Book review: Modern Chrysler Concept Cars
Modern Chrysler Concept Cars: glossy photos and glossy text, 1980s-2000
Matt DeLorenzo's Modern Chrysler Concept Cars concentrates on the company's concept-car history from the 1980s through to around 2000. These are the designs he believes saved Chrysler from its downward spiral of the early 1990s, caused by Lee Iaccoca's lavish spending on other companies and cheapness in research and design within Chrysler.
DeLorenzo discusses the concepts, but also goes into the internal history of Chrysler Corporation, including the results of the acquisition of AMC, and the experience and perspectives of Tom Gale, who was interviewed (along with others) for the book. Modern Chrysler Concept Cars goes in chronological order through the company's recent history, describing the place of the concept cars in exploring new designs, brand images, and technologies. He also explains why the Patriot hybrid, Jeep Dakar, and Neon two-stroke engine never made it. We also learn about the sudden switch of the PT Cruiser from Plymouth to Chrysler, the never-fulfilled search for a Chrysler flagship, and the abandoned relaunch of the Imperial brand (dropped due to talks with Mercedes).
One of the interesting angles of this book is the exploration of how concept cars slowly evolved into production cars. The most famous example is the PT Cruiser, but DeLorenzo also explores the Intrepid, Neon, 300M, and others.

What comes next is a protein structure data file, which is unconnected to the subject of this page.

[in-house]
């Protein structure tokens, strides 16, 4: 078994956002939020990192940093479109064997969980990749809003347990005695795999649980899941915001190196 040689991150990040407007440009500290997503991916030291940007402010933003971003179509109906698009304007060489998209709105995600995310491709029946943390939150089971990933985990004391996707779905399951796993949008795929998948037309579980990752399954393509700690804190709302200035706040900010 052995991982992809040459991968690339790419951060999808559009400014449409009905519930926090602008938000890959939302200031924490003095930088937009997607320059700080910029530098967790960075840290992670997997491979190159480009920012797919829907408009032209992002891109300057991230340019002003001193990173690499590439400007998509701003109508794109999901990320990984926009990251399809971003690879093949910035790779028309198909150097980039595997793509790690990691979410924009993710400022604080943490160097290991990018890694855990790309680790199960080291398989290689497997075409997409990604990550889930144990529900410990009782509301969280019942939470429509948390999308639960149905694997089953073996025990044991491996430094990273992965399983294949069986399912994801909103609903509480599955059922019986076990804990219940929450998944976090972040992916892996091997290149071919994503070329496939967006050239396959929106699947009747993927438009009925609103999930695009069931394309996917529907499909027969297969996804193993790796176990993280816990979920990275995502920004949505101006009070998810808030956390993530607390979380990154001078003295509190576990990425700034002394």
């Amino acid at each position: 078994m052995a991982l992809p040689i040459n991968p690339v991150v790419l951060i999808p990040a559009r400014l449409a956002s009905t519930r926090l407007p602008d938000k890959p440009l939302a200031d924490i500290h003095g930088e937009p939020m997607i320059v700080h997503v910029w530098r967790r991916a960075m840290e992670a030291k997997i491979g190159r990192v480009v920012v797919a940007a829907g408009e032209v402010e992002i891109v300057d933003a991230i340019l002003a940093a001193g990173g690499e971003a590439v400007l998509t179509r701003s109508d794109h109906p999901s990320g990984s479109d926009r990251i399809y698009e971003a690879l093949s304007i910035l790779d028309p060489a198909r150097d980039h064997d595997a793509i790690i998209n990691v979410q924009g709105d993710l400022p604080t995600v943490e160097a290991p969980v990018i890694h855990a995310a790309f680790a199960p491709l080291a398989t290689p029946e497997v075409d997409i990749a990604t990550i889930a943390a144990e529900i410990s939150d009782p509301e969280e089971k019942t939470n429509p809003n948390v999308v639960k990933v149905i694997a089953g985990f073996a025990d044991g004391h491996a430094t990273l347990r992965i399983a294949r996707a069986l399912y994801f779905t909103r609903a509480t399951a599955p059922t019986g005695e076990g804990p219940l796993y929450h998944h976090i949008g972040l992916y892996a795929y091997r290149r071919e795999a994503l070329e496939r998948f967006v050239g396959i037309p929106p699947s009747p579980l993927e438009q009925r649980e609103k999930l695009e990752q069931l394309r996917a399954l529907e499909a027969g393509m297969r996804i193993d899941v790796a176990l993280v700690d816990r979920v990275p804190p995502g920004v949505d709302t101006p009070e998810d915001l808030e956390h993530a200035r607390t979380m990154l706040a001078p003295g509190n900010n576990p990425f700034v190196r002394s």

In addition to interviewing notables such as Bob Lutz and Tom Gale, DeLorenzo had the opportunity to actually test drive a number of the concepts, including the Dodge Charger R/T and Dodge Power Wagon. These reviews, with many details and close-ups, are in the middle of the book, and provide readers with much more than a visit to an auto show.
Throughout this 143-page book are excellent color photographs of the concept cars and preliminary drawings, placed at appropriate points in the text. Unlike many enthusiast books, there are not just a few color pictures surrounded by black and white pages; the color is also rendered very well, doing justice to the concepts' drawings, interiors, and engines.
Our only objection to the book is mild, and that is the chapter on the development of the PT Cruiser - a chapter which seems to have evolved into another recent book, titled simply Chrysler PT Cruiser.
This book is an invaluable tool for anyone interested in Chrysler's concept cars, recent production models, or corporate history - including the brief life of Eagle.